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HOME > Short Stories > Spiritual Energies In Daily Life > CHAPTER VI AGENCIES OF CONSTRUCTION
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We have all been asking, “What is the matter with the Church? Why is it so weak and ineffective? Why does it exercise such a feeble influence in the world to-day? Why do men care so little for its message and its mission?” There are no doubt many answers to these questions, but one answer concerns us here. It is this: We who compose the Church do not sufficiently realize that God is a living God and that the Church is intended to be the living body through which he works in the world and through which he reveals himself. We think of him as far away in space and remote in time, a God who created once and who worked wonders in ancient times long past, but we do not, as we should, vividly think of him as a living reality, as near to us as the air is to the flying bird or the water to the swimming fish.[80] We suppose that the Church is made up of just people, and is a human convenience for getting things done in the world. We do not see as we should that it is meant to be both divine and human and that it never is properly a Church unless God lives in it, reveals himself by means of it and works his spiritual work in the world through it.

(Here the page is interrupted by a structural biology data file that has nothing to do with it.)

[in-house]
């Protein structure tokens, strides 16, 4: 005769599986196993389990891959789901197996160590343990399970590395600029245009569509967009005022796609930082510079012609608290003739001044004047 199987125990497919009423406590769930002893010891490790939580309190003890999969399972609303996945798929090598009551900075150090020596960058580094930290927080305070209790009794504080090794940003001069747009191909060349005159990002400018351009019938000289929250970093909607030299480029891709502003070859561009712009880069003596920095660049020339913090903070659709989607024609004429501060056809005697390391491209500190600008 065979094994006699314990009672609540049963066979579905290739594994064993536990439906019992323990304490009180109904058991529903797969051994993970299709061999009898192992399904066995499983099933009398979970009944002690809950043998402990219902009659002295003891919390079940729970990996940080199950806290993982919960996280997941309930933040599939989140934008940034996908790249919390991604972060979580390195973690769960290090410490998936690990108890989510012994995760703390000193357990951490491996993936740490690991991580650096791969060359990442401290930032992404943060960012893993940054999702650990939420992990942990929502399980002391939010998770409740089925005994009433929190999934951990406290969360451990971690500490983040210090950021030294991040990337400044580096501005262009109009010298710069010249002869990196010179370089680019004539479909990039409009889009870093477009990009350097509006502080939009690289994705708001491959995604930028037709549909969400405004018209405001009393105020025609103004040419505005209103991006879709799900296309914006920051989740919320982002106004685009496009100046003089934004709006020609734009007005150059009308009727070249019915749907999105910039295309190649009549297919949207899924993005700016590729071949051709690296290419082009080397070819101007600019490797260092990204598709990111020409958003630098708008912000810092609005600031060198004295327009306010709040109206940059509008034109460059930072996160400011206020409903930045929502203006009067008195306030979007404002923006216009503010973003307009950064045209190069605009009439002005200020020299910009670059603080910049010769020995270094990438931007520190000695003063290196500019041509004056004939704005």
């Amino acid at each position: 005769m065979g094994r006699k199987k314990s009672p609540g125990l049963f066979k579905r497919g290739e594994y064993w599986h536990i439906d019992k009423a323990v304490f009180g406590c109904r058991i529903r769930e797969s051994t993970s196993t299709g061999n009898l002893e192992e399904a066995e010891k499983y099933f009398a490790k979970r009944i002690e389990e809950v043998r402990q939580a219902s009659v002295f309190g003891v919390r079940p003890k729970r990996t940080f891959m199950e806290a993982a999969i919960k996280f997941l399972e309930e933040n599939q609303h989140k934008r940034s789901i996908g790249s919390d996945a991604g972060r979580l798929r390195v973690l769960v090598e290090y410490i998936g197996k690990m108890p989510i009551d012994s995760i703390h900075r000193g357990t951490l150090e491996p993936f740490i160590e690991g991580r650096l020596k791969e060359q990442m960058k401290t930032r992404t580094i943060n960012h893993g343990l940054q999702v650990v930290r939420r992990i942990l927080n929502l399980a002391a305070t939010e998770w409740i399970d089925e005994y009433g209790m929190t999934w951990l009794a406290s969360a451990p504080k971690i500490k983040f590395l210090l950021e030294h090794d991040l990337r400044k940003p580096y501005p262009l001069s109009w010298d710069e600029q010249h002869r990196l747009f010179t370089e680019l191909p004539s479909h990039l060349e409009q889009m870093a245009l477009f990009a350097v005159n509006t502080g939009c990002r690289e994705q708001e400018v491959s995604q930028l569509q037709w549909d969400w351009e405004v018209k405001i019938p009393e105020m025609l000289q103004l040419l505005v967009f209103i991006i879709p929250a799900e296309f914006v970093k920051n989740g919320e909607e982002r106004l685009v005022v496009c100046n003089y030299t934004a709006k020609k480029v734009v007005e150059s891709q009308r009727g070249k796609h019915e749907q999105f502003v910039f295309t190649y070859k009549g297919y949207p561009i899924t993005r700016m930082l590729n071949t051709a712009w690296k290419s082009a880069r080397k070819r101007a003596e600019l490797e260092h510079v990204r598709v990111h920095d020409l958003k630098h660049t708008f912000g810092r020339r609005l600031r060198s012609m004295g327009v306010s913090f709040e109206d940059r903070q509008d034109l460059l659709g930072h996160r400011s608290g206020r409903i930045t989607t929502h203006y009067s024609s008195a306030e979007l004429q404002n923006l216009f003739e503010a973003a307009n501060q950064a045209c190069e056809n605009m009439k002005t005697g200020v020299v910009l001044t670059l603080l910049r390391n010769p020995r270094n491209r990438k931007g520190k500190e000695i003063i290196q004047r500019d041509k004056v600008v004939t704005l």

This truth of the real Presence breaks through many of Christ’s great sayings and was one of the most evident features of the experience of the early Church. “Wherever in all the world two or three shall gather in my name there am I in the midst of them.” “Lo, I am with you always, even unto the end of the world.” “Wherever there is one alone,” according to the newly found “saying” of Jesus, “I am with him. Raise the stone and there thou shalt find me; cleave the wood and there am I.”
Not once alone was the early Church invaded by a life and power from beyond itself as at Pentecost. The consciousness which characterized this “upper room” experience was repeated in some degree wherever a Church of the living God came into existence, as “a tiny island in a sea of surrounding paganism.” To belong to the Church meant to St. Paul to be “joined to the Lord in one spirit,” while the Church itself in his[81] great phrase is the body of Christ and each individual a member in particular of that body.
What a difference it would make if we could rise to the height of St. Paul’s expectation and be actually “builded together for an habitation of God through the Spirit!” We try plenty of other expedients. We popularize our message; we take up fads; we adjust as far as we can to the tendencies of the time; but only one thing really works after all and that is having the Church become the organ of the living God, and having it “charged” with what Paul so often calls the power of God—“the power that worketh in us.”
I saw a car wheel recently that had been running many miles with the brake clamped tight against it. It was white hot and it glowed with heat and light until it seemed almost transparent in its extraordinary luminosity. Those Christians in the upper room at Pentecost were baptized with fire so that the whole personality of each of them was glowing with heat and light, for the fire had gone all through them. They suddenly became conscious that their divine Leader who was no longer visible with them had become an invisible presence and a living power working through them. It is no wonder that all Jerusalem[82] and its multitudinous sojourners were at once awakened to the fact that something novel had happened.